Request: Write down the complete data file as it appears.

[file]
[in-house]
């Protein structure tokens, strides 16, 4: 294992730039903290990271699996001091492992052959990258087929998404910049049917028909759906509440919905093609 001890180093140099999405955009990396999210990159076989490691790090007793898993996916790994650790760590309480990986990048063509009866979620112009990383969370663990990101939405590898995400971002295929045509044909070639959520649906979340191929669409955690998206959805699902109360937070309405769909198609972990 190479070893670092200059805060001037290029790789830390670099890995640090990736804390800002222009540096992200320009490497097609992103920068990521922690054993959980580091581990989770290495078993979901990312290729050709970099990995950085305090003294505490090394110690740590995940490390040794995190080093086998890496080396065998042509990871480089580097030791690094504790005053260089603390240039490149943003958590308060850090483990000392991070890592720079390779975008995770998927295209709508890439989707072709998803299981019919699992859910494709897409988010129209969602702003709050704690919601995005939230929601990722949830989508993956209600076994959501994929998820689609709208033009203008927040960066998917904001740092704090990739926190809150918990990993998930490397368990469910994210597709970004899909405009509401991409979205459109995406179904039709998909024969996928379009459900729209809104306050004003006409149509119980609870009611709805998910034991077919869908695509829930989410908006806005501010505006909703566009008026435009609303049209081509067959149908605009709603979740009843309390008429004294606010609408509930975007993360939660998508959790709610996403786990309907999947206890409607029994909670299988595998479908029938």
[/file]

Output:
[in-house]
């Protein structure tokens, strides 16, 4: 294992730039903290990271699996001091492992052959990258087929998404910049049917028909759906509440919905093609 001890180093140099999405955009990396999210990159076989490691790090007793898993996916790994650790760590309480990986990048063509009866979620112009990383969370663990990101939405590898995400971002295929045509044909070639959520649906979340191929669409955690998206959805699902109360937070309405769909198609972990 190479070893670092200059805060001037290029790789830390670099890995640090990736804390800002222009540096992200320009490497097609992103920068990521922690054993959980580091581990989770290495078993979901990312290729050709970099990995950085305090003294505490090394110690740590995940490390040794995190080093086998890496080396065998042509990871480089580097030791690094504790005053260089603390240039490149943003958590308060850090483990000392991070890592720079390779975008995770998927295209709508890439989707072709998803299981019919699992859910494709897409988010129209969602702003709050704690919601995005939230929601990722949830989508993956209600076994959501994929998820689609709208033009203008927040960066998917904001740092704090990739926190809150918990990993998930490397368990469910994210597709970004899909405009509401991409979205459109995406179904039709998909024969996928379009459900729209809104306050004003006409149509119980609870009611709805998910034991077919869908695509829930989410908006806005501010505006909703566009008026435009609303049209081509067959149908605009709603979740009843309390008429004294606010609408509930975007993360939660998508959790709610996403786990309907999947206890409607029994909670299988595998479908029938």